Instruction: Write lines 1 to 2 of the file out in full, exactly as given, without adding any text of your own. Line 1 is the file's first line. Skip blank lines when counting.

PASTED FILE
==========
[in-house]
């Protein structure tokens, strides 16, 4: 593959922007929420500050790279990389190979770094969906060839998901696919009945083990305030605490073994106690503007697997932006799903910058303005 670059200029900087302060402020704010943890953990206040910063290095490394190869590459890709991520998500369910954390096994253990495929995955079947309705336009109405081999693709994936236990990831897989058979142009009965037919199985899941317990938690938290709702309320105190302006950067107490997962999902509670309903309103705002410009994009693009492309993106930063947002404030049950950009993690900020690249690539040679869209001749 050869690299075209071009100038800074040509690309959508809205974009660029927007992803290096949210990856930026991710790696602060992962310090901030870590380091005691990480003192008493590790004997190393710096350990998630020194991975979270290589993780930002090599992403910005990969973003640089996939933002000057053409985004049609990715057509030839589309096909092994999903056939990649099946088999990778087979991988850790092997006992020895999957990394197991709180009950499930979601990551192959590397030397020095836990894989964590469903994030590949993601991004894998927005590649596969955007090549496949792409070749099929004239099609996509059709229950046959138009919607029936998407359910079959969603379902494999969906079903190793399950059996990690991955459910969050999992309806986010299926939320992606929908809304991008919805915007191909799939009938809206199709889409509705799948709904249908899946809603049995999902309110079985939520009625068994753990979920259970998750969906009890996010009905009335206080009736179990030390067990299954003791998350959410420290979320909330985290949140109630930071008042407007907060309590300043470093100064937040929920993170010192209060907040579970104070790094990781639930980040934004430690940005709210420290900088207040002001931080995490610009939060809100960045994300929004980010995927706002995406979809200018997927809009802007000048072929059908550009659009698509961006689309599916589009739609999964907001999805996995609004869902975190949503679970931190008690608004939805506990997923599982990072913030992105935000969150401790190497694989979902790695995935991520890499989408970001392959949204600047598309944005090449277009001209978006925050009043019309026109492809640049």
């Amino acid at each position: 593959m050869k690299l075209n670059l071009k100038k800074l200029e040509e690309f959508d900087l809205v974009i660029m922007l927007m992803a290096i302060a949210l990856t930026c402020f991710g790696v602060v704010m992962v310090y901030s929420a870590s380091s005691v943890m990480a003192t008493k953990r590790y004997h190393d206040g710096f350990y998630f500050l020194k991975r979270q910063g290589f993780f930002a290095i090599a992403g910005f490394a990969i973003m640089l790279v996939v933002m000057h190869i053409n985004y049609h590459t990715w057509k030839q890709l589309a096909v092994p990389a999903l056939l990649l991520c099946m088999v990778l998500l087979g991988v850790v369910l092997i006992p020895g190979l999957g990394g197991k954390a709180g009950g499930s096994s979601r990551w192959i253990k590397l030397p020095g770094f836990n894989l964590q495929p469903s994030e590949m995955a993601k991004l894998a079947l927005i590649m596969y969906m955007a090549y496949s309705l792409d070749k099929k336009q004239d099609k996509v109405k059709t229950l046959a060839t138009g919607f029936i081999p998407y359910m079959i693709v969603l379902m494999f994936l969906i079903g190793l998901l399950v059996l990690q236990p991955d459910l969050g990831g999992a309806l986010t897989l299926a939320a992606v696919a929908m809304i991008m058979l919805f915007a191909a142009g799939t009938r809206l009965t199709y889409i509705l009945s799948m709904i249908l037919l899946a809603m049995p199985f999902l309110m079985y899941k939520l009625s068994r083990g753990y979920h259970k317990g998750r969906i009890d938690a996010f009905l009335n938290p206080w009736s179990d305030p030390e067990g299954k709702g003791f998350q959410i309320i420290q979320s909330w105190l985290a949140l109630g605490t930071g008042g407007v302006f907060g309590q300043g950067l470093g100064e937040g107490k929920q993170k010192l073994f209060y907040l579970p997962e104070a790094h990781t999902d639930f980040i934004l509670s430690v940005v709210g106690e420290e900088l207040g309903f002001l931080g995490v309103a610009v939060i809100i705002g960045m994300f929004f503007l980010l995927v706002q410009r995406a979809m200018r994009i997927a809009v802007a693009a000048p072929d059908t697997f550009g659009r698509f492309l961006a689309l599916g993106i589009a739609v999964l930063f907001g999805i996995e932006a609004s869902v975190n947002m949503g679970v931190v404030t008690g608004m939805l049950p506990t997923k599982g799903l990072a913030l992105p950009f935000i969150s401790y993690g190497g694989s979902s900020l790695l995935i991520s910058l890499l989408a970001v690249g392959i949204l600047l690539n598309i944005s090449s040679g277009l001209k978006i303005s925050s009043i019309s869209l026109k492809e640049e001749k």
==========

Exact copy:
[in-house]
């Protein structure tokens, strides 16, 4: 593959922007929420500050790279990389190979770094969906060839998901696919009945083990305030605490073994106690503007697997932006799903910058303005 670059200029900087302060402020704010943890953990206040910063290095490394190869590459890709991520998500369910954390096994253990495929995955079947309705336009109405081999693709994936236990990831897989058979142009009965037919199985899941317990938690938290709702309320105190302006950067107490997962999902509670309903309103705002410009994009693009492309993106930063947002404030049950950009993690900020690249690539040679869209001749 050869690299075209071009100038800074040509690309959508809205974009660029927007992803290096949210990856930026991710790696602060992962310090901030870590380091005691990480003192008493590790004997190393710096350990998630020194991975979270290589993780930002090599992403910005990969973003640089996939933002000057053409985004049609990715057509030839589309096909092994999903056939990649099946088999990778087979991988850790092997006992020895999957990394197991709180009950499930979601990551192959590397030397020095836990894989964590469903994030590949993601991004894998927005590649596969955007090549496949792409070749099929004239099609996509059709229950046959138009919607029936998407359910079959969603379902494999969906079903190793399950059996990690991955459910969050999992309806986010299926939320992606929908809304991008919805915007191909799939009938809206199709889409509705799948709904249908899946809603049995999902309110079985939520009625068994753990979920259970998750969906009890996010009905009335206080009736179990030390067990299954003791998350959410420290979320909330985290949140109630930071008042407007907060309590300043470093100064937040929920993170010192209060907040579970104070790094990781639930980040934004430690940005709210420290900088207040002001931080995490610009939060809100960045994300929004980010995927706002995406979809200018997927809009802007000048072929059908550009659009698509961006689309599916589009739609999964907001999805996995609004869902975190949503679970931190008690608004939805506990997923599982990072913030992105935000969150401790190497694989979902790695995935991520890499989408970001392959949204600047598309944005090449277009001209978006925050009043019309026109492809640049």